Repair Of The Brake Pads Of Your Vehicle


Repair Of The Brake Pads Of Your Vehicle

About Brake Pads.

Brake pads are the parts of the brake system that provide the necessary friction to the rotors so that when the pedal is applied, the vehicle stops. That is, the brake pads squeeze the rotor so that the vehicle can brake when using the pedal.

Change the Brake Pads

About Repairing Brake Pads.

The brake pads do not suffer breakdowns, but if they wear out, and as they wear out several problems begin to arise that can pose a real risk when driving the car, so if there are any problems with the brakes, it is best to solve it as soon as possible.

Brake pads are generally in optimal condition between 25,000 and 50,000 miles or 40,000 and 80,000 kilometers. Already after 50,000 miles it is advisable to check the brake pads if you have not already done so and if possible, also check the rotor and brake fluid. However, there are also other factors that indicate when brake pads should be replaced, for example, when squeaking when braking.

Repairing brake pads is a very common procedure but it can become very expensive. It is an easy repair to do that you can do yourself in the comfort of your home, which makes it a home repair, but delicate as it is as important an appearance as the brakes. If you don't feel confident enough, you can take your vehicle to a workshop, but anyway the information below will help you both to do the repair yourself and to be aware of what the mechanic does.

Tools Required:

  • Jack
  • Gloves
  • Protective goggles
  • Cross wrench
  • Allen wrench
  • Flat screwdriver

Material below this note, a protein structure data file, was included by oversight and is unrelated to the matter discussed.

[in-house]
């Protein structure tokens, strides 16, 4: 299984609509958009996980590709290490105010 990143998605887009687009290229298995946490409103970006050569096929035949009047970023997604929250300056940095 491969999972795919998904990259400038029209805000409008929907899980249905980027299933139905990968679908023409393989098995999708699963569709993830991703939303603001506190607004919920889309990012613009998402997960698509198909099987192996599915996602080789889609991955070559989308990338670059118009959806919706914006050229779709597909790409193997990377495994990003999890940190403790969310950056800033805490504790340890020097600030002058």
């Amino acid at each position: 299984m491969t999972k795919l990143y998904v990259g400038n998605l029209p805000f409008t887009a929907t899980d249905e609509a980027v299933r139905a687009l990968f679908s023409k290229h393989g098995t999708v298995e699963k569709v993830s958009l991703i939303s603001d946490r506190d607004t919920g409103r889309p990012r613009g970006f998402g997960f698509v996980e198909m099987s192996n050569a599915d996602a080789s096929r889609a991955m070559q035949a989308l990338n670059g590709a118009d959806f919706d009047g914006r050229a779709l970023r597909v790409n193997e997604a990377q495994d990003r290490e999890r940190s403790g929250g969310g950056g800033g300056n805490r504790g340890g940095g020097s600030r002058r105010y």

Materials Required:

Brake pads.

Steps for changing your brake pads:

  1. Rotate the direction of the car and loosen the wheel screws: Rotate the direction of the car towards the wheel whose brake pad you want to change. That is, if you want to change the ones on the right, you should turn right. Then use the cross wrench to loosen the screws, but without finishing removing them.
  2. Lift the car and remove the wheel: Use the jack to lift the car and finish removing the wheel screws with the cross wrench. Once you've removed them all, you'll be able to remove the wheel and access the brake system.
  3. Remove the brake pads: You will have the brake pads and disc in front of you. Once you identify the pickup, use the Allen wrench to remove the screws that hold it and pry with the screwdriver so you can remove it. You should make the lever by resting the end of the screwdriver on the pads and with the edges of the disc, never on the contact surface of the disc.
  4. Introduce the new brake pads: The new pickups will snap in. Just insert them a little sideways to get them in and out of the top sheet metal. When inside, compress and adjust the brake piston to fit perfectly and screw them back in with the Allen wrench.
  5. Mount the wheel again: Grab the wheel and reassemble it with the cross wrench until it is fully fastened. Check that there are no loose or loose screws, both on the wheel and on the pickup itself.
  6. Repeat the process with the rest of the brake pads: When you're done with the first wheel, you'll need to follow the same steps with the rest. In case you only want to change the front or rear brake pads, you only have to repeat it once.
  7. Pump the brake: As a precaution it is important that you press the pedal completely and progressively several times. This will bring the piston to the disc and leave it in the ideal place to operate in perfect condition.
  8. Drive 100 kilometers without braking sharply: In the first 100 kilometers of circulation after changing the brake pads you have to brake gently and avoid sharp braking. Any braking of this type will shorten the life of the pills.

Repair Brake Pads

Latest Recommendations.

It is recommended that you take the vehicle to a mechanic for repair.

The steps above are for most vehicles, however, some steps may vary depending on the make, year and model of the vehicle, so it is recommended to consult specifically what the process of each vehicle is like.

Finally, when you drive after repair, you may hear some squeaking. Don't worry, it's because of the change, and over time the brake pad will adapt. But, if this problem persists and gets worse, you should take the vehicle immediately to a service shop to check your vehicle.

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